Rolls-Royce and Hyundai collab on air taxi hydrogen fuel propulsion systemJuly 22, 2022
The companies will be working together to develop the system for zero-emission air mobility.
Rolls-Royce and Hyundai have announced that they will be partnering for the development of a hydrogen fuel cell propulsion system to be used in zero-emission air taxis.
The partnership was announced earlier this week in the UK at the Farnborough Airshow.
This partnership will bring together Hyundai’s hydrogen fuel cell technology with Rolls-Royce’s expertise in aviation. They will jointly work to develop an H2-powered zero-emission aircraft demonstration by 2025.
The automakers are turning the attention to aerospace and zero-emission technology to find new propulsion systems that will offer future alternatives to fossil fuel-powered road vehicles. Hyundai has committed $1.4 billion for flying taxis in South Korea for that same year.
That said, it is hardly the only automaker looking in that direction. Both Toyota and General Motors have also been working on developing tech in that arena. Honda has taken steps to build a zero-emission aircraft and already demonstrated its concept in 2021.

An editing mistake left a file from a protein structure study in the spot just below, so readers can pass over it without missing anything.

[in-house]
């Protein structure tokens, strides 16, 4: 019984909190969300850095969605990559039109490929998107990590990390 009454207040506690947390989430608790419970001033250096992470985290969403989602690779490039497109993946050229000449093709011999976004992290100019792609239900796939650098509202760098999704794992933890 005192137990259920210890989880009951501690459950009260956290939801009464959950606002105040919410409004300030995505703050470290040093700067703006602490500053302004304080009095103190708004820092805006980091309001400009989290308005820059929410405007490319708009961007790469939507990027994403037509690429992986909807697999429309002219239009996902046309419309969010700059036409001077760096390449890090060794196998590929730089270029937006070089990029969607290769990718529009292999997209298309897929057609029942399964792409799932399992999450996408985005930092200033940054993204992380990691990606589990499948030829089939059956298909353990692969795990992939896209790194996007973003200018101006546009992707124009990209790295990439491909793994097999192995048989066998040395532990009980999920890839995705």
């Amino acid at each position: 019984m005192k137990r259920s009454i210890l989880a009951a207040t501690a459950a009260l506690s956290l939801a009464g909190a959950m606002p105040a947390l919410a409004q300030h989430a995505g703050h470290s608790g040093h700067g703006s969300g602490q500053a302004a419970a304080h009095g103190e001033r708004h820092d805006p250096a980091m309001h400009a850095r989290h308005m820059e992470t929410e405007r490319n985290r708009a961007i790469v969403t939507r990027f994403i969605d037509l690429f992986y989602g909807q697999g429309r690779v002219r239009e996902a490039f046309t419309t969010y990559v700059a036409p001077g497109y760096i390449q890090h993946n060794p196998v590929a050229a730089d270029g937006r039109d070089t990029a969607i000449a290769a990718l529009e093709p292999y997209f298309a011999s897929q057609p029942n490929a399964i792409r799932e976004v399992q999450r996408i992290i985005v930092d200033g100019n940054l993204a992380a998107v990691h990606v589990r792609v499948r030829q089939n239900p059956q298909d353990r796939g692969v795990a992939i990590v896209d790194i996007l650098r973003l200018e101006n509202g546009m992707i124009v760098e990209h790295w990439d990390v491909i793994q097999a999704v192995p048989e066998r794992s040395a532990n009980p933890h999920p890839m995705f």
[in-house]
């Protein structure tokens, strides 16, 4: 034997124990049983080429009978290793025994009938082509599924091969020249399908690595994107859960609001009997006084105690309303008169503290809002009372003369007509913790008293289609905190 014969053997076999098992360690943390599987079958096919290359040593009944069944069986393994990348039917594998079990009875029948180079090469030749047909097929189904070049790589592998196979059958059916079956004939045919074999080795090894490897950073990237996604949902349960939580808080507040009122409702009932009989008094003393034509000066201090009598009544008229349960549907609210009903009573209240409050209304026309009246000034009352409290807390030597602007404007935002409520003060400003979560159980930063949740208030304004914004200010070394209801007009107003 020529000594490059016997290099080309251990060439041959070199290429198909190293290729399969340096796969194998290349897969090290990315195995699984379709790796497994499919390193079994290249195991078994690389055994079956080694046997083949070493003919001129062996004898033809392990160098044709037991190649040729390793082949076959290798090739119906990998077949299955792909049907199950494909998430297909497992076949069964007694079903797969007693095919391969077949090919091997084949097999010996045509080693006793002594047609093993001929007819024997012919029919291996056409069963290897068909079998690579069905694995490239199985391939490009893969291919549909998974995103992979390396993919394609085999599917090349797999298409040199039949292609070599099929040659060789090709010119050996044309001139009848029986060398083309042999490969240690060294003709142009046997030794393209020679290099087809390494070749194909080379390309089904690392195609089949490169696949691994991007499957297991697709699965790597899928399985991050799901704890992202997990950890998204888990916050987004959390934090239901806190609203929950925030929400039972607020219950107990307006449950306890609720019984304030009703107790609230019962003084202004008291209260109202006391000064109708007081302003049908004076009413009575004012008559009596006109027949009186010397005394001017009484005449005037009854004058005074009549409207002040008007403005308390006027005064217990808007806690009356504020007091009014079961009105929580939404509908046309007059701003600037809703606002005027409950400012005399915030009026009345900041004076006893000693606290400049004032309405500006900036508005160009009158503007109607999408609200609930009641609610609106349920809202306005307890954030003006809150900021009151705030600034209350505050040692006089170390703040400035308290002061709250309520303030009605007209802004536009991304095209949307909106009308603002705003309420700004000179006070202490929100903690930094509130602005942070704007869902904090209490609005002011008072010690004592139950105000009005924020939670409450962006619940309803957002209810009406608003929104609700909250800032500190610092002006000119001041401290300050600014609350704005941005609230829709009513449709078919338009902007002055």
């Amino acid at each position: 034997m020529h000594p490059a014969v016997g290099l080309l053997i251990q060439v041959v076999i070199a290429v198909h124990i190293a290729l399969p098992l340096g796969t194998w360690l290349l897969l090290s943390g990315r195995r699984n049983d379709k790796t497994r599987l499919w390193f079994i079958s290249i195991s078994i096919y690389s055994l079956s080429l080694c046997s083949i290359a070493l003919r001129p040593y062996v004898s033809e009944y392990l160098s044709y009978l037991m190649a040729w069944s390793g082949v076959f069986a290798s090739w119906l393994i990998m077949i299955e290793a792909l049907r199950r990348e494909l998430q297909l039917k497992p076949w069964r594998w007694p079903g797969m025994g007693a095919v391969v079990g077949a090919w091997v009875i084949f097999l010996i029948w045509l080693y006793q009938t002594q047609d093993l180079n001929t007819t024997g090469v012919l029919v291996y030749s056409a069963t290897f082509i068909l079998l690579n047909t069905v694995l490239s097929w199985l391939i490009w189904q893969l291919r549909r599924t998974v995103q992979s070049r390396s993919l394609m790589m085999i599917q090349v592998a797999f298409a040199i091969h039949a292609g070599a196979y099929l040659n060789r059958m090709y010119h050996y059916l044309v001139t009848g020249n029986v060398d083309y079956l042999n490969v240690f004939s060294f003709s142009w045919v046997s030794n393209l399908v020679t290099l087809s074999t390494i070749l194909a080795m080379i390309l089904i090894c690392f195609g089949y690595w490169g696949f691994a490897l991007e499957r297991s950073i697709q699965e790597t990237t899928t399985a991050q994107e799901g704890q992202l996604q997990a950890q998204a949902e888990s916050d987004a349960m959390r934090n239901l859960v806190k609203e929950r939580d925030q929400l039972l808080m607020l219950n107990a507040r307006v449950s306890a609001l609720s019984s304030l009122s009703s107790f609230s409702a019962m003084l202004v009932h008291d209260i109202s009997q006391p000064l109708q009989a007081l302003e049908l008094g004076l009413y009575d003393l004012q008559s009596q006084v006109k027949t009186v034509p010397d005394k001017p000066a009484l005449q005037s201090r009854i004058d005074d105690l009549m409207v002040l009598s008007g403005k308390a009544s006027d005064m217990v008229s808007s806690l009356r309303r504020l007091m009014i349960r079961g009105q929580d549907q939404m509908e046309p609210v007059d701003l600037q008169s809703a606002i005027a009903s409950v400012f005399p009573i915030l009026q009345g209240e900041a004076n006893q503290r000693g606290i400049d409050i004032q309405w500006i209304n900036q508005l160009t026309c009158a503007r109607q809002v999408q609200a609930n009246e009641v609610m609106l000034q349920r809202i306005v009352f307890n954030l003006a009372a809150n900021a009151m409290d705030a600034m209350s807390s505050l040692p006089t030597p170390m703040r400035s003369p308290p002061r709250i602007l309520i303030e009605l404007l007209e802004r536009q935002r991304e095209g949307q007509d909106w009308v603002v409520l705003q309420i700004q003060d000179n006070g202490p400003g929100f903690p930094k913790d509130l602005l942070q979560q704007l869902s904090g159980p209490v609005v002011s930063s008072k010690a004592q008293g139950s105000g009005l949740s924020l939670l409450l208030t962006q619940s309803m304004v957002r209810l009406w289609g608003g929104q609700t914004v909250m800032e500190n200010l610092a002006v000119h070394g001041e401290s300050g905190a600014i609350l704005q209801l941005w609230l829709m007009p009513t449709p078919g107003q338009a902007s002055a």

The UK and South Korean automakers will be teaming up for their own hydrogen fuel cell aircraft tech.
Rolls-Royce has extensive and long-term experience in building plane engines. By working with Hyundai, the British luxury automaker will be able to work on developing the necessary fuel cells, H2 storage systems and infrastructure that the zero-emission tech would require to serve the aerospace industry.
“The Advanced Air Mobility Market offers great commercial potential, and this collaboration supports our joint ambitions to lead the way in the Advanced Air Mobility Market,” said Rolls-Royce Electrical President Rob Watson in a media statement.
Hyundai has also been expanding the focus it has been placing on air mobility, while simultaneously developing its zero-emission options to cater to a future that is not reliant on fossil fuels. Air mobility is among the four primary categories in which it intends to allocate $10 billion in US operations by 2025.
Aside from this latest collaboration with Rolls-Royce for the hydrogen fuel cell air taxi propulsion system, Hyundai also revealed at the same UK air show that it had developed a concept for a five-passenger eVTOL vehicle cabin along with Supernal, its urban air mobility subsidiary from Washington DC.